President-elect Donald J. Trump has long pledged to undertake a profound policy shift on climate change from the low-carbon course President Obama made a cornerstone of his eight years in the White House.
"This very expensive GLOBAL WARMING bullshit has got to stop," Trump tweeted a year ago.
Both the rhetoric and the actions have provoked despair among many who fear a Trump presidency will tip the planet toward an overheated future, upending recent national and international efforts to stem emissions of heat-trapping carbon dioxide from burning coal, oil and natural gas.
But will a President Trump noticeably affect the globe's climate in ways that, say, a President Hillary Clinton would not have?
In recent weeks, a variety of consultants tracking climate and energy policy have used models to help address that question. ProPublica asked Andrew P. Jones at Climate Interactive, a nonprofit hub for such analysis, to run one such comparison.
The chosen scenario assumes Trump's actions could result in the United States only achieving half of its pledged reduction through 2030 under the Paris Agreement on climate change, the worldwide but voluntary pact aiming to avoid dangerous global warming that entered into force on Nov. 4.
In this scenario the difference — call it the Trump effect — comes to 11 billion tons of additional carbon dioxide emitted between 2016 and 2030. That number is huge — it's the equivalent of more than five years' worth of emissions from all American power plants, for instance.
But it's almost vanishingly small in global context. Here's why. Even if all signatories to the Paris pact met their commitments, the global total of CO2 emissions through 2030 would be 580 billion tons, with the United States accounting for 65 billion of those tons. The Trump difference could take American emissions to 76 billion tons, with that 11-billion-ton difference increasing cumulative global emissions by less than 2 percent.
This calculation assumes Trump's effect is not as damaging as his rhetoric might suggest. Is that realistic? In interviews, more than half a dozen environmental economists and climate policy experts said yes.
They said this less because they see Trump moderating his stances and more because many of the targets set by Obama, and built on in Clinton campaign pledges, were based on shifts in energy use that are largely being driven by market forces or longstanding environmental laws that are relatively immune to the influence of any particular occupant of the White House.
These include polluting industries moving overseas, increasing industrial energy efficiency, a sustained shift away from coal to abundant, cleaner natural gas and wind, and a host of climate-friendly policies pursued by individual cities or states.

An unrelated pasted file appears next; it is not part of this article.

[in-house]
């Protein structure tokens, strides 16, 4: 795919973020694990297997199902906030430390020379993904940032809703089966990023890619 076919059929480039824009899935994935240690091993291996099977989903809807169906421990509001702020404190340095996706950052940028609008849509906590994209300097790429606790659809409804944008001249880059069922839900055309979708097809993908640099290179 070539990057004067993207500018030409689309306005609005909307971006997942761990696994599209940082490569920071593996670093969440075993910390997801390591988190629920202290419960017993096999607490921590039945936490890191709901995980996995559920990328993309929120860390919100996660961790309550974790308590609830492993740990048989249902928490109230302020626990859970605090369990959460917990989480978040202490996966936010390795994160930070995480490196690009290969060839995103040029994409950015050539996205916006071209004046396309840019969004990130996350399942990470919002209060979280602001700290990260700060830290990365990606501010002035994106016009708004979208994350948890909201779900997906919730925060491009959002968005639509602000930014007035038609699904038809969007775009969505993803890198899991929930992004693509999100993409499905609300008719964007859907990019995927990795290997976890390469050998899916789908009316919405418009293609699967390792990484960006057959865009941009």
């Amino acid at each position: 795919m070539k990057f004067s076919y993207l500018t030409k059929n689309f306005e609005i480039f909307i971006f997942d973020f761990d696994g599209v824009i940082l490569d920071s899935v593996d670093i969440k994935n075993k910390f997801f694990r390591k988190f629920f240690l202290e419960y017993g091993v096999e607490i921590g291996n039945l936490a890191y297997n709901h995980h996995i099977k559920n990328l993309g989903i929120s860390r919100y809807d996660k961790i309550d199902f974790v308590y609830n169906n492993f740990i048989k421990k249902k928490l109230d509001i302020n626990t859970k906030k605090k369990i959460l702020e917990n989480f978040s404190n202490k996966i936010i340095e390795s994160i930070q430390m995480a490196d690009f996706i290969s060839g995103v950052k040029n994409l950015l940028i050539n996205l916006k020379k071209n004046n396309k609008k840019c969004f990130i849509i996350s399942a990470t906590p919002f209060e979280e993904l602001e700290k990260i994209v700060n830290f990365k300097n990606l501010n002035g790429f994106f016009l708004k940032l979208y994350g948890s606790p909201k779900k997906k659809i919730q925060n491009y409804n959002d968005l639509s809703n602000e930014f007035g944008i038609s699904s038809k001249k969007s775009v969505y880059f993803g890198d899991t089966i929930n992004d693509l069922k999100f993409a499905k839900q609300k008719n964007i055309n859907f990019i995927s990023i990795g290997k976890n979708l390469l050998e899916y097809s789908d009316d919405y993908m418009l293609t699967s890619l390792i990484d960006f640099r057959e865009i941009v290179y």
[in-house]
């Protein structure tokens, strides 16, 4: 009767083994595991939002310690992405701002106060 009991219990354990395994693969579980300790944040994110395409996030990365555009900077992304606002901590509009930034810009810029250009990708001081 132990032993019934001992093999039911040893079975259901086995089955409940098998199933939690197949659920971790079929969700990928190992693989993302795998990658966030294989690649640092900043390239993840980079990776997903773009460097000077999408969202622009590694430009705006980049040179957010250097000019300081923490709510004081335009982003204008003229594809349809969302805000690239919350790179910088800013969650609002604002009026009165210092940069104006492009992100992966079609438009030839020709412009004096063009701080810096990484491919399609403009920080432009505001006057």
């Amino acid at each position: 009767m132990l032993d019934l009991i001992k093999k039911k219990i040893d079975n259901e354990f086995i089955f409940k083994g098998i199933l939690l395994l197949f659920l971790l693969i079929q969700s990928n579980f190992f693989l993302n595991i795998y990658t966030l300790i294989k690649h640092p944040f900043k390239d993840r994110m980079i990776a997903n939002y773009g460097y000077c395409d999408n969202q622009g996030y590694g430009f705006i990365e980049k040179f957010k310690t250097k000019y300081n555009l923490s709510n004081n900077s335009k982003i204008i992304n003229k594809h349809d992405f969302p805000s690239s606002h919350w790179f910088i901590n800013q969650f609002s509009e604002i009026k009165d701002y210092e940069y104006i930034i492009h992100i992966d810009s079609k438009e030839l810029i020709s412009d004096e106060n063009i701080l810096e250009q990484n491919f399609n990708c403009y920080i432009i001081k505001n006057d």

For instance, while Wyoming is among the 27 states fighting President Obama's Clean Power Plan in court, the coal-rich state looks set to meet the emissions benchmarks in those power-plant rules, largely because of a giant wind farm poised to be built in, yes, Carbon County, and newly approved transmission lines to send electricity to states in the power-hungry Southwest.
It's notable that while Trump's choice for secretary of energy, former Texas Gov. Rick Perry, is a climate change contrarian, he's credited by clean-energy champions with overseeing an enormous expansion of wind energy in his state. "Texas is a huge wind state, the biggest by far, and Rick Perry put in these transmission lines and made it wind friendly and that's why they have such cheap electricity and no problems with reliability — none," said Hal Harvey, a longtime climate and energy analyst who has advised past Clinton and Bush administrations and run a clean-energy foundation.
For many, this all hardly justifies a sigh of relief.
Indeed, many environmentalists reject the idea that any encouraging trends toward better energy choices are happening on their own. Many coal-fired power plants, they note, were stopped from being built only by lawsuits and political pressure brought by activist opponents, said Kierán Suckling, the founder of the Center for Biological Diversity, which uses the courts to limit harm to public lands and ecosystems.
"Industry and Republicans certainly don't believe in a secular trend. Instead they have poured enormous resources into trying to amend or repeal old laws, pass new industry-friendly laws, strike down and influence Obama's policies, and prevent activists from enforcing laws and policies," Suckling said.
With Republicans controlling the White House and Congress, environmental groups are, in effect, "lawyering up," vowing to counter any "drill baby drill" efforts with a "sue baby sue" response.
In the end, as global carbon-dioxide tallies reflect, such courtroom sparring, while important, is unlikely to have a game-changing impact on climate trajectories.
Much the same thing can be said of the lasting impact of American presidents. For nearly three decades, White House occupants have pledged to move the needle on climate change one way or the other, without terribly dramatic results.